All the Cruise Saudi prohibited goods: Alcohol, CDs, magazines and more

Passengers booking voyages on Saudi Arabia’s first cruise ship have been warned not to bring scissors, CDs or ‘magazines that violate public decency’ on board.

The vessel – which shares the name Aroya with the state-owned cruise line – is due to make its maiden voyage in December this year. Initially the ship will be sailing from its home port on the Red Sea, Jeddah, to Aqaba in Jordan and two Egyptian ports: Sharm el Sheikh on the Sinai Peninsula and Ain Sokhna, south of Suez.

Passengers are expected to comply with a long list of prohibited “dangerous goods, articles, and substances”.

Among them, “any substances that may affect mental health or similar items”. These include “alcoholic beverages of all types”.

The Saudi venture is believed to be the first cruise line on which the consumption of alcohol is not part of the voyage experience. Aroya will have an “exclusive VIP lounge and bar” that serves nothing stronger than coffee or fruit juice.

Other cruise firms are prohibited from serving alcohol while in Saudi ports or coastal waters. MSC Cruises says: “On respect to the Saudi law, alcohol will not be served during the calls in Saudi Arabian ports. Alcohol will be available to our guests when the ship sails in international waters.”

Yet strong drink is only one of dozens of items that are not allowed on board Aroya. Passengers are told: “Please review our Prohibited Items Policy before packing your bags to avoid any inconvenience during your journey.”

Some prohibited items are obvious: guns, ammunition and swords. Others are unlikely to be in the luggage of the average cruise passenger, such as soldering irons, tear gas and paint thinner.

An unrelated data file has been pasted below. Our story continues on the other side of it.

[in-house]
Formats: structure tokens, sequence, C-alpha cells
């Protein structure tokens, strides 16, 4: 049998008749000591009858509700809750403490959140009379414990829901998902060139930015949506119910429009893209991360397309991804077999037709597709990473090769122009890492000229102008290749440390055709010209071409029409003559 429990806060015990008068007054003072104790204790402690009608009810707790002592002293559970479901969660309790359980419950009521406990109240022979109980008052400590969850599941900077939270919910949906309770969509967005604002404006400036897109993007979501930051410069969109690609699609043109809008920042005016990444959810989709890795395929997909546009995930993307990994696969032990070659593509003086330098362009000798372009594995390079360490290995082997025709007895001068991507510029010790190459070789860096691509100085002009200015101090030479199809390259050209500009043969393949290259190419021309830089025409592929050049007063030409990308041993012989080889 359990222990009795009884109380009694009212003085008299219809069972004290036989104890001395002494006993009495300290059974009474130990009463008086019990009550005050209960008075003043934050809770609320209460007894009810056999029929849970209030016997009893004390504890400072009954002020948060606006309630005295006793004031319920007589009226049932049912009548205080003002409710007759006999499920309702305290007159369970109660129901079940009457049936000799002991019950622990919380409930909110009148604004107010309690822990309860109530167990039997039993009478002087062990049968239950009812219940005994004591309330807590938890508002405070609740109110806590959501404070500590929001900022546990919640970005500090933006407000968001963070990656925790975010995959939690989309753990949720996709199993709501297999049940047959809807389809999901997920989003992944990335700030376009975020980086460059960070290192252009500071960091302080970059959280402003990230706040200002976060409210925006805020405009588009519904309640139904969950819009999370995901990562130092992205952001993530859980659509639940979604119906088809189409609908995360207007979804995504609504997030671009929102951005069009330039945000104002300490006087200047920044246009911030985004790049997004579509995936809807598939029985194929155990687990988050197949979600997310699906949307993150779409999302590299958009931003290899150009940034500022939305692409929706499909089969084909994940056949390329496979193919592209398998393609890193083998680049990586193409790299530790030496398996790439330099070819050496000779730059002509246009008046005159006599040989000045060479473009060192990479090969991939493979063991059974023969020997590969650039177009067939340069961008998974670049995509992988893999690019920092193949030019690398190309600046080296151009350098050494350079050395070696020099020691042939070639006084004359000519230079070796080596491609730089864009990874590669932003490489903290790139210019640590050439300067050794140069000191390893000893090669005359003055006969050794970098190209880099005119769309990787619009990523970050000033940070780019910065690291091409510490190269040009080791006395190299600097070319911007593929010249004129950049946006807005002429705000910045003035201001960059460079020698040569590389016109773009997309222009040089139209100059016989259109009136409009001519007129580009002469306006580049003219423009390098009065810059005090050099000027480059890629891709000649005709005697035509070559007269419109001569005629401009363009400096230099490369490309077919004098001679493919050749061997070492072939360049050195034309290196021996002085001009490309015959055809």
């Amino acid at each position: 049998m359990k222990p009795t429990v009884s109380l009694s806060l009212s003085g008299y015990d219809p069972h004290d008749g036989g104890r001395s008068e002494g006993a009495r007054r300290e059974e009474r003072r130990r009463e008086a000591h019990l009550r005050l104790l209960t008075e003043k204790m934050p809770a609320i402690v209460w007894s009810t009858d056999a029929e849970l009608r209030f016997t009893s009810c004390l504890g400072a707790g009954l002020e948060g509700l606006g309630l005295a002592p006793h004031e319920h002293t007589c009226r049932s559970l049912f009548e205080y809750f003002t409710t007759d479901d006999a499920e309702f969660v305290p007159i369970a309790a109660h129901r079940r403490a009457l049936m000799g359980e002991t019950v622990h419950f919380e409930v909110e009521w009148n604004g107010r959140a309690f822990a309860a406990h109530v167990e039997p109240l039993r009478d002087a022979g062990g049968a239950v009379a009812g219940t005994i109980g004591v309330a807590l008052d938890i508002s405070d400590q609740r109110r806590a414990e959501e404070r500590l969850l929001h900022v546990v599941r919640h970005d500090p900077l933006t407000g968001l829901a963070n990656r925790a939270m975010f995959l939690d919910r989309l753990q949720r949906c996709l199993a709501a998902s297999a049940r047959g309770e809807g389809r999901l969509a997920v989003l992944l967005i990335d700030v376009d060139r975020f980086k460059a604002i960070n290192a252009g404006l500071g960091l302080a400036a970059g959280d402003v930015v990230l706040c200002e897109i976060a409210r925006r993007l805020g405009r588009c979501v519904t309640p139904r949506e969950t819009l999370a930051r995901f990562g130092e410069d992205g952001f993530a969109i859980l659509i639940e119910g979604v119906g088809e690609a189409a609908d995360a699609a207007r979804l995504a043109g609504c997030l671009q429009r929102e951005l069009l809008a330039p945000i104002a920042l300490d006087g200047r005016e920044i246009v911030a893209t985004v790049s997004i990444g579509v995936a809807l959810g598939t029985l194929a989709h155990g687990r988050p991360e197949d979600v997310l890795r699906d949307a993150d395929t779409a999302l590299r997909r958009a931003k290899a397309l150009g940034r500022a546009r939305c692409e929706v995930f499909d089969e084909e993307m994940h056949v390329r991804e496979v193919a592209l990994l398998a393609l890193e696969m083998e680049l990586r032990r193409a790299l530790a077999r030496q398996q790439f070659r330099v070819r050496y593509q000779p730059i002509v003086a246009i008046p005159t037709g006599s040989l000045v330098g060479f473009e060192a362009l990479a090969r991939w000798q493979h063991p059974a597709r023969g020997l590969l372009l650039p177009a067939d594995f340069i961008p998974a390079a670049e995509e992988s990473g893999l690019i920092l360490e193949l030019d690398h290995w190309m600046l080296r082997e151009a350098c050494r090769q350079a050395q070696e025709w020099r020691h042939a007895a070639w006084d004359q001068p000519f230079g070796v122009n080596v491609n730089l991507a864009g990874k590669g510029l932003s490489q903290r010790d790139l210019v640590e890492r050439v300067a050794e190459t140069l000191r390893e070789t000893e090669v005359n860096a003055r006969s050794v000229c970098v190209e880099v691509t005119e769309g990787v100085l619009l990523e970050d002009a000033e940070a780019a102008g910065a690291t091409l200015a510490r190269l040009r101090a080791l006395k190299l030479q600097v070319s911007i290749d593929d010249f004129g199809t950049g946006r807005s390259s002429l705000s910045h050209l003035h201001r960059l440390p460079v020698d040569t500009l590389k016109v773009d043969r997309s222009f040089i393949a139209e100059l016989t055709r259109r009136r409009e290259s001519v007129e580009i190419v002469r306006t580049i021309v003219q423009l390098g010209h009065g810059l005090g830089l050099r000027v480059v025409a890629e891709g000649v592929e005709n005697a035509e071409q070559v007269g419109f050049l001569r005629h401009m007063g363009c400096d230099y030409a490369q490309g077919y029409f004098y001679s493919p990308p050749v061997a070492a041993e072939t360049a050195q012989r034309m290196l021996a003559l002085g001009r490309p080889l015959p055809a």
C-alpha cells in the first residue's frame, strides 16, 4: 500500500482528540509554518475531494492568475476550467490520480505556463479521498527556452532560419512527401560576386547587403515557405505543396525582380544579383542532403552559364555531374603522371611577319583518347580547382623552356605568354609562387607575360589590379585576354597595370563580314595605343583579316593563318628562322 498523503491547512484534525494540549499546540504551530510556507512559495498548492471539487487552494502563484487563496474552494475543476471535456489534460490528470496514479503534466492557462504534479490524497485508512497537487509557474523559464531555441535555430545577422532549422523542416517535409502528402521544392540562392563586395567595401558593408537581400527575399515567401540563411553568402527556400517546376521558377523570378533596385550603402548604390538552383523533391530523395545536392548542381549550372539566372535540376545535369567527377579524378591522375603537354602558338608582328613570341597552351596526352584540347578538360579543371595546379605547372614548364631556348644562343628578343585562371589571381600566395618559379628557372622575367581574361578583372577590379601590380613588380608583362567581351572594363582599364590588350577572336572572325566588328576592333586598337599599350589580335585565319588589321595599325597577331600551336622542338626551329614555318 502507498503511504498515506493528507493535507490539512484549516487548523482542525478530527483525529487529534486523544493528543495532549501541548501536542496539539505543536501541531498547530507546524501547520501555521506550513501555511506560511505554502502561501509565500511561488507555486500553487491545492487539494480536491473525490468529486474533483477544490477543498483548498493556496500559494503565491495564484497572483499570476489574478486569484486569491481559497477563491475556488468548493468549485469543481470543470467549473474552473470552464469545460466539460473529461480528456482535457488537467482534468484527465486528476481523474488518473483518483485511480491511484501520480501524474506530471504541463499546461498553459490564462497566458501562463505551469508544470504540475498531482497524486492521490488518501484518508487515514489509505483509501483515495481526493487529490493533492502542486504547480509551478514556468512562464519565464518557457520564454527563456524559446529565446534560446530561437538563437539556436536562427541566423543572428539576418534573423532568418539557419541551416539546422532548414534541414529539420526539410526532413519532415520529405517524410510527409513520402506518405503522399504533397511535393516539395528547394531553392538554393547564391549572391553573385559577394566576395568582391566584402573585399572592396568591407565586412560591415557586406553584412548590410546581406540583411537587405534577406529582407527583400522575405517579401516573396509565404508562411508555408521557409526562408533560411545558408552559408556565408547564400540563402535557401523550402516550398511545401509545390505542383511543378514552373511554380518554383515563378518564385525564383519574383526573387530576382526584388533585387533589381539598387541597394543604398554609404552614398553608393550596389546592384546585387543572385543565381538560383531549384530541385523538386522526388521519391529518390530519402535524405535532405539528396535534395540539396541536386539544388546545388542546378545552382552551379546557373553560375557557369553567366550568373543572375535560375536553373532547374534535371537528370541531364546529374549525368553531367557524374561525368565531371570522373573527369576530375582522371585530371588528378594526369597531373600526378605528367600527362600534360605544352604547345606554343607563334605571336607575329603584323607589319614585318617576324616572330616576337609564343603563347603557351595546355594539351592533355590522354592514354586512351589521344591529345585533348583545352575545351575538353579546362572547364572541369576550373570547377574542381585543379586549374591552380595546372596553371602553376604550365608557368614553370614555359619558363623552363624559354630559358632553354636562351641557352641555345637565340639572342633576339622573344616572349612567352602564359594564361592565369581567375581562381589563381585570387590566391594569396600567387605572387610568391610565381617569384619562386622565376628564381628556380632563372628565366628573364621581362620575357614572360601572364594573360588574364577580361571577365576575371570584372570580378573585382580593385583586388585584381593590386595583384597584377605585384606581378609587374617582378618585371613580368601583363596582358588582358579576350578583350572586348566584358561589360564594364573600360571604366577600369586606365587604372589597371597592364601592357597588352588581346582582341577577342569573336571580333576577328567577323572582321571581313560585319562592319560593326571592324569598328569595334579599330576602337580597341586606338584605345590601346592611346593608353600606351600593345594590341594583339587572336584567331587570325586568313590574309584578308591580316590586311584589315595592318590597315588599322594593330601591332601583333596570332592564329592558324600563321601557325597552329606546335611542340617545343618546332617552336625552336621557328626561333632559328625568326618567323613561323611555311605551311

At the foot of the rules is the heading: “Any additional items that may impact safety procedures, cause panic, or disrupt public decency.” These include:

  • Compact discs
  • Axes
  • Handcuffs
  • Magazines that violate public decency

Among other items on the prohibited list are natural ivory, drones, fishing nets and “sticks of all kinds and similar items, except those used for sanitary purposes such as toothbrushes”.

Prohibited “sharp objects” include scissors and open razor blades.

Many passengers may be alarmed to see that “devices that contain non-removable batteries” are prohibited. Mobile phones, tablets and laptops can all breach this rule.

A regular cruise holidaymaker, Richard Salkeld, said: “Increased choice has driven competition and enabled greater access to cruise holidays for many more people than ever before.

“However, holidays can be stressful enough when considering the planning and document requirements demanded by airports, airlines, destination countries and cruise companies.

“Therefore anything which reduces consumer choice and adds further complexity, challenges or restrictions to a cruise break could also significantly limit the appeal to prospective customers.”

While British cruise fans are welcome on board Aroya, the main aim is to cater for the nationals of Saudi Arabia and the Gulf states. The company says: “Aroya Cruises aims to provide exceptional all-year-round experiences tailored to Saudi and GCC nationals and residents.”

Thirsty passengers will be able to drink beer ashore in both Egypt and Jordan during ports of call.